The Texas Department of Family and Protective Services (DFPS) announced a new strategic plan to “raise the bar” in preventing child abuse in the Lone Star State. The goal is to move from a plan based primarily on investigation-based efforts to an overall effort to strengthen families.
Officials stated the goal of the plan is to reduce the numbers of incidents of child abuse and neglect. More specifically, the goal is to reduce the numbers of serious injuries and fatalities, according to a statement obtained by Breitbart Texas from DFPS officials.
DFPS faces a monumental challenge after the significant number of resignations and firings over the past year that have left the agency understaffed. DFPS officials hope to turn that around by implementing the new 5-year plan which was developed internally by the Prevention and Early Intervention (PEI) division within the agency.
PEI’s new “public health” approach designated child abuse and neglect as a “community problem that only a community can prevent.” The organization plans to use research and demographic data to identify neighborhoods, cities, and counties where the abuse and neglect is likely to occur. Children who are identified as being the most vulnerable will be turned over to Child Protective Services (CPS) via an information sharing program.
The strategic plan, attached below, details the “staggering economic cost of child abuse.” This information was derived from a 2014 study by the Waco-based Perryman Group. The group estimates that the cost of the maltreatment of children in Texas is $454 billion. The cost considers foster care, health care, unemployment and incarceration.
Texas State Senator Charles Schwertner (R-Georgetown) chairs the Senate’s Health and Human Services Committee. “One of our primary duties as lawmakers is to protect the most vulnerable children in our state, and this plan will guide the state’s efforts to better protect them and preserve families,” the senator stated. “I’m encouraged by this plan’s goals to better utilize data to target prevention resources in areas of the state with the greatest needs, increase collaboration and sharing of resources with other entities, and annually report every program’s effectiveness, thereby ensuring Texas children and families receive high quality, evidence-based services and supports.”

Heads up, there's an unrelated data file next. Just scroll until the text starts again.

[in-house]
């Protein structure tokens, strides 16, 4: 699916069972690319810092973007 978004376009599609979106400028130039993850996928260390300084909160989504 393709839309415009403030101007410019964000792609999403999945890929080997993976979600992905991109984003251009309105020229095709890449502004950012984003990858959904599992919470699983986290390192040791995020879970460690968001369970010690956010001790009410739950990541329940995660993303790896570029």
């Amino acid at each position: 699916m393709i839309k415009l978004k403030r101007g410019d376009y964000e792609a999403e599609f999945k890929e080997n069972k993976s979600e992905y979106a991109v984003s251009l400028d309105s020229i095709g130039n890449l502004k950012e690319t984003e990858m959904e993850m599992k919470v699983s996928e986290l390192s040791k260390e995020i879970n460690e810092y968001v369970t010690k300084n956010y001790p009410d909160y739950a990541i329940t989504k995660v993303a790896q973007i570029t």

His counterpart in the Texas House, Representative Richard Peña Raymond (D-Laredo) said, “Through the years, we have seen that prevention and early intervention efforts can be highly effective – both in terms of helping people and saving funds and other resources. I commend PEI and all the folks at DFPS for putting forth this great plan. I believe it will have a great and positive impact.”
One key component of the plan is to target communities where abuse is more likely to occur and set up early visitation programs to head-off problems before they develop, officials stated. The home-visiting program sends health care and child development professionals to visit mothers of infants at home. One study found that for every public dollar spent for home visits during a child’s first six months, three dollars are saved for fewer emergency room visits.
Some aspects of the new plan have already been implemented. Those include:
- Services to At-Risk Youth (STAR) provides family crisis intervention counseling, short-term emergency respite care, and counseling.
- Community Youth Development (CYD) is built to prevent juvenile delinquency and includes mentoring, youth employment programs, and recreational activities.
- Statewide Youth Services Network (SYSN) provides community and juvenile delinquency prevention programs.
- Texas Families Together and Safe (TFTS) is designed to alleviate stress and promote parental skills that give families a better chance to become self-sufficient and successfully nurture their children.
- Community Based Family Services (CBFS) serves families who have been investigated by CPS but whose allegations are low priority or unsubstantiated.
- Healthy Outcomes through Prevention and Early Support (HOPES) provides parent education, home-visiting, and other support services for families with children five and younger who may be at risk for abuse and neglect.